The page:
Harvard's Tom Eisenmann Reveals the Real Reasons Startups Fail
Tom Eisenmann writes in the newly-published “Why Startups Fail: A New Roadmap for Entrepreneurial Success” (Currency) that when two startups of his former students failed a few years ago, he realized that he couldn't point to a primary root cause. He thought he had taught them the perfect playbook: they were smart, had seemingly great ideas, and had enthusiastic investors. For that matter, it wasn't clear why a majority of such efforts don't end well (he defines an entrepreneur as someone "pursuing a novel opportunity while lacking resources," as opposed to just any small business owner, which means one could be entrepreneurial within a large company).
As the Harvard Business School's co-chair of the Arthur Rock Center for Entrepreneurship and having taught the Entrepreneurial Manager course required of all first-year MBAs for over two decades, he thought he should know more about why so many startups are not successful. Yet all the experts had failed to do the thorough research needed to pin down the reasons. Eisenmann discovered that the facts are often at odds with what founders and investors want to believe, and he corrects the record in 350 well-documented pages.
"Part of the problem in seeing things clearly is that the causes of failure are always complicated, but humans are wired to oversimplify explanations," Eisenmann told Startup Savant. "When we observe others, we tend to overemphasize dispositional factors, like personality and the values we assume they have, while downplaying situational factors, such as social pressures or environmental circumstances. But when we explain our own behaviors, we attribute good outcomes to our diligence or skill and bad outcomes to situational ones. As a result, first- and third-party explanations for startup failures are often not reliable."
Eisenmann grew up in Cleveland, where the paperboy job he started at 10 was a real challenge in summer and winter. "But I learned that you don't get an order without asking and I grew my route from 28 to 38 by selling," he recalled.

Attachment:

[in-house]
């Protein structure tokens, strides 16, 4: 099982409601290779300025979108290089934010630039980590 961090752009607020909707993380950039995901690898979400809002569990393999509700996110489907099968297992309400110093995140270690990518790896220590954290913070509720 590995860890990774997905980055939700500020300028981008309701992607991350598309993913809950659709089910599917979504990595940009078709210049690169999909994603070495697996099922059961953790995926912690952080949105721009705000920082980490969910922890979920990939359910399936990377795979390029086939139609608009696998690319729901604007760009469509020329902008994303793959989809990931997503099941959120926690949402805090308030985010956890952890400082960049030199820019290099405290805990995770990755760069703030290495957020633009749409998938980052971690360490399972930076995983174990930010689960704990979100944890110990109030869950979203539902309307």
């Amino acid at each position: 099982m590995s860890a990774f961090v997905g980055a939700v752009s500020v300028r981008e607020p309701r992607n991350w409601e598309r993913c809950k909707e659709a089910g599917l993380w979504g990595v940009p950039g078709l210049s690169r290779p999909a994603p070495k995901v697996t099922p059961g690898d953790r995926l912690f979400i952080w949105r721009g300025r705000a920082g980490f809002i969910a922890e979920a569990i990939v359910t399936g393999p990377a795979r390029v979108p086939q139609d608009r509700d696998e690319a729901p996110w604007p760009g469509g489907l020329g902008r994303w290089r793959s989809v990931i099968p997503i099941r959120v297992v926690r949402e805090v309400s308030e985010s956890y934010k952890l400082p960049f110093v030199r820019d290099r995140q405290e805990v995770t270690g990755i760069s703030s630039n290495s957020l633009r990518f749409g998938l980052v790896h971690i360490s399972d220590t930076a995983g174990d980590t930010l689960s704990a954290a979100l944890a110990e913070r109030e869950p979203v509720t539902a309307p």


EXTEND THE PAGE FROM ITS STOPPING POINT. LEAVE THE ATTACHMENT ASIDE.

After earning a B.A. at Harvard University in 1979, he joined Booz Allen as a consultant, then returned to get his MBA in 1983. He went back to consulting for 11 years— this time at McKinsey, where he focused on media and entertainment at a time when cable TV, telecom, and the nascent Internet were converging.
"At age 37, for my mid-life crisis, I decided to get a doctorate instead of a sports car. I wanted to study strategic decision-making in giant cable TV companies, most of which were still run by their founders. It took me a while to realize I was actually studying entrepreneurs."
He earned his doctorate in Business Administration in 1998 and began teaching at Harvard Business School, eventually specializing in entrepreneurship.
His passion is creating programs and courses that he can hand off to other professors after a couple of years. These have included Product Management 101, Entrepreneurial Sales & Marketing, and Startup Bootcamp.
"We’ve long had joint programs that combine an MBA with another school’s degree," he said. "For example, our MD/MBA would equip a physician to run a medical practice in a more business-like way, become an executive at a hospital chain, or a venture capitalist who has deep expertise in life sciences. I’m proud to have helped create a new joint program that combines an MBA with a Master’s of Science degree from Harvard’s Engineering School. And, I’m excited that more than half the students we are admitting to that program this year are female."